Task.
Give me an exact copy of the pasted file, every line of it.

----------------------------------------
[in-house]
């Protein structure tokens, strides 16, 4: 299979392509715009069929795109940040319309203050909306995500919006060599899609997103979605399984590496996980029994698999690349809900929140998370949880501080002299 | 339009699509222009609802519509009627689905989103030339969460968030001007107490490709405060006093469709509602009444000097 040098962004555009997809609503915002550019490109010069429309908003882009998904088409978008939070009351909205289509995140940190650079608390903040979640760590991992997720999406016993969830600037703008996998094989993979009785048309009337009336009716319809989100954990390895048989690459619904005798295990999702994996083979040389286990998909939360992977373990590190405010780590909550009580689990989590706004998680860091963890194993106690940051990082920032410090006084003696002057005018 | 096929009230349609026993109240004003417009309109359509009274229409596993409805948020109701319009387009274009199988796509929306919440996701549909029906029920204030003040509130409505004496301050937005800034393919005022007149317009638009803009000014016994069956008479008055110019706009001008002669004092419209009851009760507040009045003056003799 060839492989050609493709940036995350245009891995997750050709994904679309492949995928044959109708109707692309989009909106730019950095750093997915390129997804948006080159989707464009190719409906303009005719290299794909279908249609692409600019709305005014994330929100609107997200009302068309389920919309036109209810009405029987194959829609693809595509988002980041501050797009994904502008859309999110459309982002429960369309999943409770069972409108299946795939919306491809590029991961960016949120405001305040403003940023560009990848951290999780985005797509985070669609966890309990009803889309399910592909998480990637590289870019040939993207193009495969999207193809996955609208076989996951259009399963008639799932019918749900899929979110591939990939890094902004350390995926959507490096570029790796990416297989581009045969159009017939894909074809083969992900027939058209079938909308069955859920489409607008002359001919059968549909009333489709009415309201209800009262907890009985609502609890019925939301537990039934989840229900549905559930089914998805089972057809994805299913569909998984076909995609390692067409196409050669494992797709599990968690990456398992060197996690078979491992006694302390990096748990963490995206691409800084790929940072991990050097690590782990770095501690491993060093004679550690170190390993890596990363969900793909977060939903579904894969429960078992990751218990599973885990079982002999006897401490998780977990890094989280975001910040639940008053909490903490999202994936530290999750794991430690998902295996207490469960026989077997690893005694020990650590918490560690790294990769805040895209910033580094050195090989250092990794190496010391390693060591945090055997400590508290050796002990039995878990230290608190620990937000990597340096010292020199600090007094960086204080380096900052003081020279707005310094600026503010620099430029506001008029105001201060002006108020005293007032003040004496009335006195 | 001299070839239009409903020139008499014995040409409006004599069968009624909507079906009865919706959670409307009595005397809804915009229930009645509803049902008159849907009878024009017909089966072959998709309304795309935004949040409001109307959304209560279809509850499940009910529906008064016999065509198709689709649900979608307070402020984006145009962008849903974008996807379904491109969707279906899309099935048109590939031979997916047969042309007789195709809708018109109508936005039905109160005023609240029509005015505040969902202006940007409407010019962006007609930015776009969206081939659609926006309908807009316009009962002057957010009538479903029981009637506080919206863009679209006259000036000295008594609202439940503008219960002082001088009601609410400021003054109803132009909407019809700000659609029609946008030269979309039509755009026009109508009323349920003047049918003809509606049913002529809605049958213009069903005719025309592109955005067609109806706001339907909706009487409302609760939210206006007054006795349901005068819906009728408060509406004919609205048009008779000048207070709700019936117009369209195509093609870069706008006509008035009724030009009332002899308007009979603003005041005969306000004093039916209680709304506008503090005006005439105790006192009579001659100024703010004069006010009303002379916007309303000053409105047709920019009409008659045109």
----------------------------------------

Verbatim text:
[in-house]
């Protein structure tokens, strides 16, 4: 299979392509715009069929795109940040319309203050909306995500919006060599899609997103979605399984590496996980029994698999690349809900929140998370949880501080002299 | 339009699509222009609802519509009627689905989103030339969460968030001007107490490709405060006093469709509602009444000097 040098962004555009997809609503915002550019490109010069429309908003882009998904088409978008939070009351909205289509995140940190650079608390903040979640760590991992997720999406016993969830600037703008996998094989993979009785048309009337009336009716319809989100954990390895048989690459619904005798295990999702994996083979040389286990998909939360992977373990590190405010780590909550009580689990989590706004998680860091963890194993106690940051990082920032410090006084003696002057005018 | 096929009230349609026993109240004003417009309109359509009274229409596993409805948020109701319009387009274009199988796509929306919440996701549909029906029920204030003040509130409505004496301050937005800034393919005022007149317009638009803009000014016994069956008479008055110019706009001008002669004092419209009851009760507040009045003056003799 060839492989050609493709940036995350245009891995997750050709994904679309492949995928044959109708109707692309989009909106730019950095750093997915390129997804948006080159989707464009190719409906303009005719290299794909279908249609692409600019709305005014994330929100609107997200009302068309389920919309036109209810009405029987194959829609693809595509988002980041501050797009994904502008859309999110459309982002429960369309999943409770069972409108299946795939919306491809590029991961960016949120405001305040403003940023560009990848951290999780985005797509985070669609966890309990009803889309399910592909998480990637590289870019040939993207193009495969999207193809996955609208076989996951259009399963008639799932019918749900899929979110591939990939890094902004350390995926959507490096570029790796990416297989581009045969159009017939894909074809083969992900027939058209079938909308069955859920489409607008002359001919059968549909009333489709009415309201209800009262907890009985609502609890019925939301537990039934989840229900549905559930089914998805089972057809994805299913569909998984076909995609390692067409196409050669494992797709599990968690990456398992060197996690078979491992006694302390990096748990963490995206691409800084790929940072991990050097690590782990770095501690491993060093004679550690170190390993890596990363969900793909977060939903579904894969429960078992990751218990599973885990079982002999006897401490998780977990890094989280975001910040639940008053909490903490999202994936530290999750794991430690998902295996207490469960026989077997690893005694020990650590918490560690790294990769805040895209910033580094050195090989250092990794190496010391390693060591945090055997400590508290050796002990039995878990230290608190620990937000990597340096010292020199600090007094960086204080380096900052003081020279707005310094600026503010620099430029506001008029105001201060002006108020005293007032003040004496009335006195 | 001299070839239009409903020139008499014995040409409006004599069968009624909507079906009865919706959670409307009595005397809804915009229930009645509803049902008159849907009878024009017909089966072959998709309304795309935004949040409001109307959304209560279809509850499940009910529906008064016999065509198709689709649900979608307070402020984006145009962008849903974008996807379904491109969707279906899309099935048109590939031979997916047969042309007789195709809708018109109508936005039905109160005023609240029509005015505040969902202006940007409407010019962006007609930015776009969206081939659609926006309908807009316009009962002057957010009538479903029981009637506080919206863009679209006259000036000295008594609202439940503008219960002082001088009601609410400021003054109803132009909407019809700000659609029609946008030269979309039509755009026009109508009323349920003047049918003809509606049913002529809605049958213009069903005719025309592109955005067609109806706001339907909706009487409302609760939210206006007054006795349901005068819906009728408060509406004919609205048009008779000048207070709700019936117009369209195509093609870069706008006509008035009724030009009332002899308007009979603003005041005969306000004093039916209680709304506008503090005006005439105790006192009579001659100024703010004069006010009303002379916007309303000053409105047709920019009409008659045109």